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JALevinworth

@embarqhsd.net

"Envelope on Door" Identity Theft Scam Attempt

To note, where this occurred is in a rural, leafy county, low crime, and the town it occurred is even more so sparsely populated, but probably the most exclusive. Would net a high value identity (expensive property values, etc.)

quote:
On Jan. 9 a resident of Guinea Hollow Road called police when they came home to find an envelope hanging from their front door.

The envelope stated "Important Information Enclosed." Inside was a note purporting to be from Bank of America. The letter instructed the recipient to call an 800 phone number. When calling the number the automated message requests the caller to provide personal information; such as Social Security number, zip code and bank account number.

The officer contacted Bank of America corporate security and confirmed that this is fraud, and is an attempt at identity theft, police said.

Police emphasized that banking institutions do not request personal information over the phone that they already have on file.

Residents who receive a similar letter should call the police to report the incident. Do not call the number in the note.
Keep an eye out everyone, no matter what your property value.

-Jim


Snowy
Premium
join:2003-04-05
Kailua, HI
kudos:6
Reviews:
·Time Warner Cable
·Clearwire Wireless

1 recommendation

A primer on ID theft definitions...

If the message were delivered via SMS text what occurred is called "smishing"
»www.google.com/search?q=define%3···&bih=381

If the message were delivered via telephone (voice- recorded message) what occurred is called "vishing"
»www.google.com/search?q=define%3···irefox-a

The message being delivered via "envelope on front door", what's occurred is called "fdishing" (fud-ishing) for front door delivery of phishing content.
OK, yeah I just made that one up, LOL

I'm going to guess the person going door to door is not an ID thief, just someone who didn't adequately vet the person or company their working for.
Probably an online ad such as Craigslist or someone responding to spam falling victim to a bogus job offer of delivering important documents to local addresses.
I'll guess the person doing the delivering is told that the house is in or going into foreclosure so that it makes sense when their told to NOT make any contact with the home residents for their own personal safety - but to tape the docs to the door & disappear.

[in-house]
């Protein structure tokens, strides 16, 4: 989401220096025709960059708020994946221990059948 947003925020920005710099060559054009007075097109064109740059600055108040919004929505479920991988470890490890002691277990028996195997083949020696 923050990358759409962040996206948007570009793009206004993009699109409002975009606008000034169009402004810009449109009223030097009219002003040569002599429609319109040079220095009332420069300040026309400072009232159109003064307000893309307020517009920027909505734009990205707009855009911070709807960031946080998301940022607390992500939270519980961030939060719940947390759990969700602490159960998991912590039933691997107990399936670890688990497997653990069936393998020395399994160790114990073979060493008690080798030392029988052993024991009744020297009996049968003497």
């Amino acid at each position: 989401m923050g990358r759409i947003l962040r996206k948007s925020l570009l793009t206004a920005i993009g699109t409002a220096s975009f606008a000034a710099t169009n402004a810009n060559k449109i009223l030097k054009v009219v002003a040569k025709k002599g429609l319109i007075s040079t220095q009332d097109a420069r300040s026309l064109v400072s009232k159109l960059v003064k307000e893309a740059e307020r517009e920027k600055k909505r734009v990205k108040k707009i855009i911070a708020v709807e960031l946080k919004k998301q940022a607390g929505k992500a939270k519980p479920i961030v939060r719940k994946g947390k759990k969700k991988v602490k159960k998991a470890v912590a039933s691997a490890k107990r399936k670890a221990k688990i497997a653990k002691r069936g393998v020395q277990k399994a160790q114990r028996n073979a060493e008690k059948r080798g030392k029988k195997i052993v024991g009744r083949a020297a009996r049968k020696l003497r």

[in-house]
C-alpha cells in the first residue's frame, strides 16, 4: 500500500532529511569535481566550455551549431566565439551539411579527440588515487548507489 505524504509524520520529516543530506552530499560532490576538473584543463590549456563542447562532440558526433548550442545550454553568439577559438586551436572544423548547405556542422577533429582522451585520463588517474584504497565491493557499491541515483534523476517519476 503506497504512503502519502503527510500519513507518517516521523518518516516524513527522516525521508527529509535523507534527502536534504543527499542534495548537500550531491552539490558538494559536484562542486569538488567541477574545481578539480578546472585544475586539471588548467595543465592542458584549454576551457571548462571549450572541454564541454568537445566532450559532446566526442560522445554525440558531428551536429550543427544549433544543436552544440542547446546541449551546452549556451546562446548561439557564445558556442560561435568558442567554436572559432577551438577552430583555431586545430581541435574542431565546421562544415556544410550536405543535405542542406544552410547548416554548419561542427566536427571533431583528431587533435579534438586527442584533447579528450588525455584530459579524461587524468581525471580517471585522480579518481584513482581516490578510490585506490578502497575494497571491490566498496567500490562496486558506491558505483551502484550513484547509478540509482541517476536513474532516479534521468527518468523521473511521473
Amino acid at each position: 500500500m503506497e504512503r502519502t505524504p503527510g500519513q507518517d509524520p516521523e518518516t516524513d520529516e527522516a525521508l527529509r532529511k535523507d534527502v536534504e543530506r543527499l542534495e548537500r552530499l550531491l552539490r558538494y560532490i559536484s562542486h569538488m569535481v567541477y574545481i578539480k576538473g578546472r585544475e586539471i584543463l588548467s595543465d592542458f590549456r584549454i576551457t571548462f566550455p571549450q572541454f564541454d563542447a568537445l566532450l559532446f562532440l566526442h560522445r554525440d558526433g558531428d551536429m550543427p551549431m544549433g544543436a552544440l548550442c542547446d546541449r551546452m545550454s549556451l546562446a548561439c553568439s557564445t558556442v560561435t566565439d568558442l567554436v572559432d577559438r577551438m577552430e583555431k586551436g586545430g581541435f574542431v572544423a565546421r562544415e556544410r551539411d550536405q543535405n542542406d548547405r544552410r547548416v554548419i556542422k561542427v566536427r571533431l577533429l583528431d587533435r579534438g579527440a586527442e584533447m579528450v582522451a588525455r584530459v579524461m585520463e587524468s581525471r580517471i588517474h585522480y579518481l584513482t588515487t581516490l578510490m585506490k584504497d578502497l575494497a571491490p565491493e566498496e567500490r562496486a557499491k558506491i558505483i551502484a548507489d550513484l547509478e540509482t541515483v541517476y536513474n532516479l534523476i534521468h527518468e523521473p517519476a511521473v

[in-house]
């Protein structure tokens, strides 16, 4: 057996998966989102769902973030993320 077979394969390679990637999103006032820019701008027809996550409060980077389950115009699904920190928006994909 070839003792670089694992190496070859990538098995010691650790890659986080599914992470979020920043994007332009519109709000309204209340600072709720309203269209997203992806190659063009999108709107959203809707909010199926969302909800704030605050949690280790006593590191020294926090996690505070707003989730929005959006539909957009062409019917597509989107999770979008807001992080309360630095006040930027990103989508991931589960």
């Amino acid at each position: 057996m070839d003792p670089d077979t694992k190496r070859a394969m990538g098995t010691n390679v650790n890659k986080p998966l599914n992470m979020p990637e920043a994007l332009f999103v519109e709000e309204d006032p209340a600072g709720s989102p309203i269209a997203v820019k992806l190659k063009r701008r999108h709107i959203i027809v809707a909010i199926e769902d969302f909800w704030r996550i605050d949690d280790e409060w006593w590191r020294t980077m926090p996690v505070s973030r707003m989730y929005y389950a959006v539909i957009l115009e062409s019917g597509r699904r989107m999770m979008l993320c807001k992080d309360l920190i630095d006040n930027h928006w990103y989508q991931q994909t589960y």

Tracking back to the ID thief will be next impossible if the ID thief has even minimal skills in ID thievery.

Thanks for posting that up, never heard of that before.


JALevinworth

@embarqhsd.net
F'dishing lol.

said by Snowy:

I'm going to guess the person going door to door is not an ID thief, just someone who didn't adequately vet the person or company their working for.
Probably an online ad such as Craigslist or someone responding to spam falling victim to a bogus job offer of delivering important documents to local addresses.
I'll guess the person doing the delivering is told that the house is in or going into foreclosure so that it makes sense when their told to NOT make any contact with the home residents for their own personal safety - but to tape the docs to the door & disappear.
Tracking back to the ID thief will be next impossible if the ID thief has even minimal skills in ID thievery.

I had to read this part three times.. (at first I thought you were saying it wasn't an ID theft attempt)... but agree, it probably was not the actual thief but a hired mule/accomplice to the actual ID thief.

said by Snowy:

Thanks for posting that up, never heard of that before.

Neither had I. Good on those people to smell something too as so many believe it can't or won't happen to them! Most people around here still leave their cars unlocked and many, although less, leave their homes open too it's so quiet crime wise. The rest have alarms.

-Jim


Snowy
Premium
join:2003-04-05
Kailua, HI
kudos:6
said by JALevinworth :

I had to read this part three times..

It get's even scarier when you consider English is my 1st language.


JALevinworth

@embarqhsd.net
said by Snowy:

said by JALevinworth :